Mind The Gap Risk

Last Updated: 30 January 2023

Unfortunately, they don’t, and traders struggle with “gap risk” and “jump to default risk” (in the credit markets) on a daily basis. One day an entity is solvent, the next day it’s not, and there may be little or no advance warning that things are about to shift from one state to the next.

That’s the key difference between textbooks on finance (which assume that things do trade in an orderly, continuous fashion) and real life, where things are messy and chaotic. Mathematician Benoit Mandelbrot started pointing this out 50 years ago, as we covered in a recent interview on the site, but mainstream finance theory continues to largely ignore what he says.

That’s why your redemption mechanism in an ETN, however good it sounds on paper, is not perfect and if the issuing institution gets into trouble, you may not be able to get out in time. Instead, you’ll end up as a creditor in the bankruptcy court along with everyone else, possibly facing a recovery of a few cents on the dollar.

For a real-life example of how quickly things can go sour, take a look at the performance of ETF Securities’ Agriculture ETC (LSE:AIGA) around the time of the Lehman bankruptcy and the near-collapse of AIG, which at that time was the firm guaranteeing payment of the ETC’s underlying index performance.

AIGA Price Data (Source: Bloomberg)







Friday 12 September 2008






Monday 15 September 2008






Tuesday 16 September 2008






Wednesday 17 September 2008

Thursday 18 September 2008

Friday 19 September 2008

Monday 22 September 2008






If you had held this ETC then you would probably have ended the week of Friday 12 September unaware that all hell was about to break loose. Lehman Brothers’ bankruptcy was announced early on Monday 15 September and markets immediately began to speculate that AIG would be the next domino to fall.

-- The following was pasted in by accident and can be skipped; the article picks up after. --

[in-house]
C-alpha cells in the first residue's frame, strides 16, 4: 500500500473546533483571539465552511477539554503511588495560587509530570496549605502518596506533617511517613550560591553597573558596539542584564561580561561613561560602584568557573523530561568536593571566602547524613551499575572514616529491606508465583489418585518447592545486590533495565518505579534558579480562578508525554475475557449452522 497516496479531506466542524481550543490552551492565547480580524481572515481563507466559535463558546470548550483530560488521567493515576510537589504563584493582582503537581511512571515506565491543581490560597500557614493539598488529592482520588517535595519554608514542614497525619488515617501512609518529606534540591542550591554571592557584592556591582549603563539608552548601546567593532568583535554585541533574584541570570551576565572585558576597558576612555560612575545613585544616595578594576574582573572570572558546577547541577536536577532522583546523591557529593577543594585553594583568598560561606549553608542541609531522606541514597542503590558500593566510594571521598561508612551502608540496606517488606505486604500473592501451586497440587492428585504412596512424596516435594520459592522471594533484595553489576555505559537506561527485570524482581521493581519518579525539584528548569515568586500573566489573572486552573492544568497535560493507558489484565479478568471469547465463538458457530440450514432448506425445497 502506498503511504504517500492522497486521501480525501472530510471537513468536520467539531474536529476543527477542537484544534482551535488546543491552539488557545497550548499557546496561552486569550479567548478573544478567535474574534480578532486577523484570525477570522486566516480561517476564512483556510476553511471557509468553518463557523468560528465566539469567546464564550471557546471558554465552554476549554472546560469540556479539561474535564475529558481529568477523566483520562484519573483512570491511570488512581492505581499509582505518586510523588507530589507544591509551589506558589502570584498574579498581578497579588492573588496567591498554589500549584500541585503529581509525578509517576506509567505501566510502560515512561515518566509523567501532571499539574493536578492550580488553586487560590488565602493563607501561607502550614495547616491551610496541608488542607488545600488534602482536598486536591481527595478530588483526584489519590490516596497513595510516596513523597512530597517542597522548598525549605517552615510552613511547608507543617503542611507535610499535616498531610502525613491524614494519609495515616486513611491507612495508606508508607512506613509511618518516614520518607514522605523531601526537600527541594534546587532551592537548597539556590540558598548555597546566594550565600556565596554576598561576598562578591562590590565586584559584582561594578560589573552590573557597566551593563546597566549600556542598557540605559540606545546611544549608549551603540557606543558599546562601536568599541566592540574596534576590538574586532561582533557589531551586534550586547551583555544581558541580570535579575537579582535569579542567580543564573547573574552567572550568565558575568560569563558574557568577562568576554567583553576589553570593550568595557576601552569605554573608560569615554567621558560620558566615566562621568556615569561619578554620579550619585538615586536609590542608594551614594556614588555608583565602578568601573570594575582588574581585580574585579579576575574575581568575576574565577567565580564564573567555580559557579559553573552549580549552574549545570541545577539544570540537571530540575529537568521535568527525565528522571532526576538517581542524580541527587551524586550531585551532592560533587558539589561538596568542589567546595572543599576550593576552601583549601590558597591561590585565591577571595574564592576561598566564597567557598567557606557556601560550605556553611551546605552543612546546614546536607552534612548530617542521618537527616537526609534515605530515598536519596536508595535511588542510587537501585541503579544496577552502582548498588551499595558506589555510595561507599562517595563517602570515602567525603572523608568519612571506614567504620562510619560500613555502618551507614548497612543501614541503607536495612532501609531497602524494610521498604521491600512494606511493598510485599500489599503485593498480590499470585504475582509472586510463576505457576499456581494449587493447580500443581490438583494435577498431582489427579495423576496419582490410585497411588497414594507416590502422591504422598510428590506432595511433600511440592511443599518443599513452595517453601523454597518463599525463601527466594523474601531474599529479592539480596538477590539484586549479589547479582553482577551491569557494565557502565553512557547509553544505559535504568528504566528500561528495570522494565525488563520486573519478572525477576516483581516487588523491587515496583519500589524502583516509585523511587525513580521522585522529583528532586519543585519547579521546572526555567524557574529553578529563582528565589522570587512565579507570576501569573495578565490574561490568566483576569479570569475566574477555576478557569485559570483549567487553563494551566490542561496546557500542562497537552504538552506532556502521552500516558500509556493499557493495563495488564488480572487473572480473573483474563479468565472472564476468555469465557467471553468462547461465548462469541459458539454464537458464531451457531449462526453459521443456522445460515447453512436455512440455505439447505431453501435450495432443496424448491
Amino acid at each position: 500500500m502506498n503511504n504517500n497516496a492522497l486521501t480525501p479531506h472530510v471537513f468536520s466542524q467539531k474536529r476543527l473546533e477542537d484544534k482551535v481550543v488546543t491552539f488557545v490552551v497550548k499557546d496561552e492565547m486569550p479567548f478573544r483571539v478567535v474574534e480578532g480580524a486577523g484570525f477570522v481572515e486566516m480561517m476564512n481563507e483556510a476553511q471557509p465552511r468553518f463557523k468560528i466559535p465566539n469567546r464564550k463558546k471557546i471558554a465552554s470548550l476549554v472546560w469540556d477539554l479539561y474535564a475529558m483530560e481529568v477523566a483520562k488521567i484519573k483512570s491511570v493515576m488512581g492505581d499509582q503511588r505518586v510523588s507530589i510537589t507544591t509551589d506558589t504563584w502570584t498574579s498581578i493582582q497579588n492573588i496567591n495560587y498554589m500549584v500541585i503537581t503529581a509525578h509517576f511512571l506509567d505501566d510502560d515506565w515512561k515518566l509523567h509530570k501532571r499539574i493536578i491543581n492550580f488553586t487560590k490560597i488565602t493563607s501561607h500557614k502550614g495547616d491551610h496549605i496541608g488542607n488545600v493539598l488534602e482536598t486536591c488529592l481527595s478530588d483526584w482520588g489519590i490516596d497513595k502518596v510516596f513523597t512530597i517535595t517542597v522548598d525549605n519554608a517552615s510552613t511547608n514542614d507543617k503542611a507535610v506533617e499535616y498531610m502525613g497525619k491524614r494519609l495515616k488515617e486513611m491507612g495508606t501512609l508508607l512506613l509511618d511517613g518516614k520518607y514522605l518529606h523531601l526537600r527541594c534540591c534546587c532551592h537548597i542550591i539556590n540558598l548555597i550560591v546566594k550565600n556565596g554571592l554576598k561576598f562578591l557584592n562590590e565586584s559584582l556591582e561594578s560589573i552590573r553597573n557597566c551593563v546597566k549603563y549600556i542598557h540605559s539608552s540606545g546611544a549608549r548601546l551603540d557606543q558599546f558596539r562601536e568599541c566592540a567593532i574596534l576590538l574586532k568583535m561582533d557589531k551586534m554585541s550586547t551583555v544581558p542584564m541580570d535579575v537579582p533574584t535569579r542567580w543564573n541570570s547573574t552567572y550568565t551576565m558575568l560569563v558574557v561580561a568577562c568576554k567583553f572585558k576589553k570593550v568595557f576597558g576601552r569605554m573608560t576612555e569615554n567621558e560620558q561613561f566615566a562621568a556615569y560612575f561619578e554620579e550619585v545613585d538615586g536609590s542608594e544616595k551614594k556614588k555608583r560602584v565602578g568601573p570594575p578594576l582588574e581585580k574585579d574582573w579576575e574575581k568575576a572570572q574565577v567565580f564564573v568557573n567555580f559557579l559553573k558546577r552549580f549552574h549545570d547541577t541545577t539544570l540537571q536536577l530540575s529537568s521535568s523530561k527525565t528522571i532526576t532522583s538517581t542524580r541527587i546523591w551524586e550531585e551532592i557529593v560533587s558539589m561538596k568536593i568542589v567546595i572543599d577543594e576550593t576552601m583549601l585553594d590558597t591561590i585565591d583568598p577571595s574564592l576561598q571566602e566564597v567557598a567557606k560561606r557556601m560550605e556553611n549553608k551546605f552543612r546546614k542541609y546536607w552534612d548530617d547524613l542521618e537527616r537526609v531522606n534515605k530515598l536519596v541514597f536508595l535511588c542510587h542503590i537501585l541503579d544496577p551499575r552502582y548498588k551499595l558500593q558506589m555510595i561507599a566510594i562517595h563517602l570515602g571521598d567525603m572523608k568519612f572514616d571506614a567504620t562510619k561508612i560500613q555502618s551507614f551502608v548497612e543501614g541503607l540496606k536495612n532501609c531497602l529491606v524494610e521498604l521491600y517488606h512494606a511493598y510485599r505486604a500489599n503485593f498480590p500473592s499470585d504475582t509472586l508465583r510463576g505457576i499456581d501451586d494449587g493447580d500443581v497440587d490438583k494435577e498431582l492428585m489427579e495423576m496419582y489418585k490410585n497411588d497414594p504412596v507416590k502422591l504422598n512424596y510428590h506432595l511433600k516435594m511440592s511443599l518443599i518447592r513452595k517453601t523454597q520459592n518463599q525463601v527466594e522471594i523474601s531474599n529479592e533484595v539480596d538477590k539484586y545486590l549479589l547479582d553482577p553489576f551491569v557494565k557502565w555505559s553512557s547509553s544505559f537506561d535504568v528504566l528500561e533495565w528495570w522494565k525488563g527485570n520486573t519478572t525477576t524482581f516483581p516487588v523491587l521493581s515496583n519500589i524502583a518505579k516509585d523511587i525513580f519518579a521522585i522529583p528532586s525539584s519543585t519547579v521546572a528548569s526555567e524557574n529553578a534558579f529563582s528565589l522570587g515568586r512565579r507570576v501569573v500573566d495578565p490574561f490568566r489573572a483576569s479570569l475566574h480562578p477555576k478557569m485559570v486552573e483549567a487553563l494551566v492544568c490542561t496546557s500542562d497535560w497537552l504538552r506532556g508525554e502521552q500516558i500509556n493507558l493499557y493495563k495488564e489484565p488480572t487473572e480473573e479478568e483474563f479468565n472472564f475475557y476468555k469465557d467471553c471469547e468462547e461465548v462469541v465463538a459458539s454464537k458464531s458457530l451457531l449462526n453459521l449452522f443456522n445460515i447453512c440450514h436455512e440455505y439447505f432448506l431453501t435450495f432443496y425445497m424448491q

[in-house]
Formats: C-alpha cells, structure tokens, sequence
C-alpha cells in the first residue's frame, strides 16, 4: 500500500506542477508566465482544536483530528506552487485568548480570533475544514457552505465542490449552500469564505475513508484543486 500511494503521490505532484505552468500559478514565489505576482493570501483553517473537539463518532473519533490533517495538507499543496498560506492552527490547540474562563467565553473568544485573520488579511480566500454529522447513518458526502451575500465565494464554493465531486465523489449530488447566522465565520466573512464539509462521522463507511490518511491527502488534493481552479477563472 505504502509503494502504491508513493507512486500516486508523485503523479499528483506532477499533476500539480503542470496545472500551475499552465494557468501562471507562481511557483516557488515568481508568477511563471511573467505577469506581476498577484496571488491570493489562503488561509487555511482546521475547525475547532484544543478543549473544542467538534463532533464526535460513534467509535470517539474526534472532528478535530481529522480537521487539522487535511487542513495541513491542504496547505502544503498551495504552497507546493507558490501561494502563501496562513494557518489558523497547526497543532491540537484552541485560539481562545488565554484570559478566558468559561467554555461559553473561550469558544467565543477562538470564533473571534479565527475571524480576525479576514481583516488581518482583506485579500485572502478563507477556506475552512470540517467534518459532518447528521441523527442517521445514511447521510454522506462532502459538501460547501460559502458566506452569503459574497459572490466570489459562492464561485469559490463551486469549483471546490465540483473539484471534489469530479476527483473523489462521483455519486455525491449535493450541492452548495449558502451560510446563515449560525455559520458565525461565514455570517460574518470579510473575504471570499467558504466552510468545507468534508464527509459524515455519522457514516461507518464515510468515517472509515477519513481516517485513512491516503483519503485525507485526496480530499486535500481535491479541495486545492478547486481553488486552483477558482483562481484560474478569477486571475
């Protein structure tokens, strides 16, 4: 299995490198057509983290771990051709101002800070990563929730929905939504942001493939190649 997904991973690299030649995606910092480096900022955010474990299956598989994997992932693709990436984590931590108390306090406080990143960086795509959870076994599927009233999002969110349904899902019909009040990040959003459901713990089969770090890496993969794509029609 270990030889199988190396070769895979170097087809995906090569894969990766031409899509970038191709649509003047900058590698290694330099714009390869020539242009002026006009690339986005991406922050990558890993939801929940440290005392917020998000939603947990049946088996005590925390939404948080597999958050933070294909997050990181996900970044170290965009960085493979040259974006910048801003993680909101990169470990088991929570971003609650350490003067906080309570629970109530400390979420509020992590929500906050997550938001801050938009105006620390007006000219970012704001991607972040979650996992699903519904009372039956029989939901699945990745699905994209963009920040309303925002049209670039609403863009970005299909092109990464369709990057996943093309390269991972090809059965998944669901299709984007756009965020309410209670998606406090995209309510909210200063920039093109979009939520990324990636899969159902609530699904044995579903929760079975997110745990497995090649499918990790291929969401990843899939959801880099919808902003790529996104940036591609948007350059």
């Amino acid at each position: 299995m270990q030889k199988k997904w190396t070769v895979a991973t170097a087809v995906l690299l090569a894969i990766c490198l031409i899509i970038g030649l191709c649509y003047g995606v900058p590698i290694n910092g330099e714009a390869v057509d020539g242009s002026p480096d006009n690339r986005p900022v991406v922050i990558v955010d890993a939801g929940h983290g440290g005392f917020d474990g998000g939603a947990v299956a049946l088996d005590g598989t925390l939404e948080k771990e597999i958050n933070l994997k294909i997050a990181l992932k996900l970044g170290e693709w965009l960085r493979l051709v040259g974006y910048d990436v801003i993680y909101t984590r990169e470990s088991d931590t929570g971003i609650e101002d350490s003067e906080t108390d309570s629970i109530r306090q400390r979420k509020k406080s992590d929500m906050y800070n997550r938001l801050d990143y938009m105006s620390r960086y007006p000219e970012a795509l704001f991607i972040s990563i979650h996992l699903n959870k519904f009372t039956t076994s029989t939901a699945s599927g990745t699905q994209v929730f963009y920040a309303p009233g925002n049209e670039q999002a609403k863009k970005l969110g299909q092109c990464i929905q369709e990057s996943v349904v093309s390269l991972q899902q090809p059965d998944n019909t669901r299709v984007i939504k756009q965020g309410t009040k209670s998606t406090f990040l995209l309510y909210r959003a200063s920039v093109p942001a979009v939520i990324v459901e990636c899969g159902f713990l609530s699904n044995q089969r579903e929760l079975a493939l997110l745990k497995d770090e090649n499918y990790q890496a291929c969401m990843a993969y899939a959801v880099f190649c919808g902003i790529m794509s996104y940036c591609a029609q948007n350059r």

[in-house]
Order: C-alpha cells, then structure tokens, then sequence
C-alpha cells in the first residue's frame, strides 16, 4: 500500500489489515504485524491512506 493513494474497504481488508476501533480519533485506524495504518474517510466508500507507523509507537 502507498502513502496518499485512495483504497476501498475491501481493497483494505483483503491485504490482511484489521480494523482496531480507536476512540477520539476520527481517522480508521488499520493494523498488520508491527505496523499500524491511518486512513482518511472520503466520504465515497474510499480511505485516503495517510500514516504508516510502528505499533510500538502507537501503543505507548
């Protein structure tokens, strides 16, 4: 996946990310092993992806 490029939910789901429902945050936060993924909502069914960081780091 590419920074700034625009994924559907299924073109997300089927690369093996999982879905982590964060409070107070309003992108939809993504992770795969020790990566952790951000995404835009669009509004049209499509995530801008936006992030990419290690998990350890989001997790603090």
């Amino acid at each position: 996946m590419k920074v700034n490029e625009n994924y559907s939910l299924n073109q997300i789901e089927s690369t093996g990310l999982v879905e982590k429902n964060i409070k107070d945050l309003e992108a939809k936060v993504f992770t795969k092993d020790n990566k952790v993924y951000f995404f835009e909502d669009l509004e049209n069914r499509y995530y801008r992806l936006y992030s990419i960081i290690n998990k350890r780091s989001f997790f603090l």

Although decent trading volumes were recorded in AIGA on the Monday, market makers stopped quoting two-way prices at some point that afternoon, as a press release from ETF Securities made clear at the time. According to one market maker, many clearing firms and prime brokers cut their credit lines to AIG that day, creating a discount in all AIG-backed debt products and drastically reducing liquidity.

In effect, if you didn’t get out on that Monday morning you would have been stuck with your position.

Some trading was reported the following day, albeit in very limited volumes and at a 20%-plus discount to the previous closing price. And remember, Bloomberg data record information provided by exchanges; anecdotally, in the over-the-counter market some trades in AIG-backed ETF Securities ETCs were conducted at a 90% discount at the peak of the panic.

Fortunately for investors, a Fed-sponsored bailout of AIG was announced on the evening of Tuesday 16 September and, although it took a few days for ETC trading to get back up and running, AIG default risk had largely disappeared when the market reopened on Friday 19 September, by which time ETF Securities had also announced the introduction of a collateral mechanism to back up the ETCs.

One can quibble about the details here. There was no formal daily redemption mechanism (such as that which ETNs offer) for investors in ETCs, other than by trading with market intermediaries, for example. Equally, it wasn’t only certain ETNs and ETCs that got into trouble in late 2008 – many ETFs investing in corporate bonds also faced problems. And it wasn’t even just an ETF/ETC/ETN issue – the whole of the debt market was in turmoil at the time.

But there’s a central point to make about market liquidity, which, as one investor famously said, is there when you don’t need it but not when you do. The assumption that you can get out before the crowd if things go wrong is a dangerous one to make.


  • Hello, my name is Luke Handt; I am a successful Bitcoin trader, financial analyst, and researcher. I have been studying the market trends for the conventional stock exchange system globally since I was in college.

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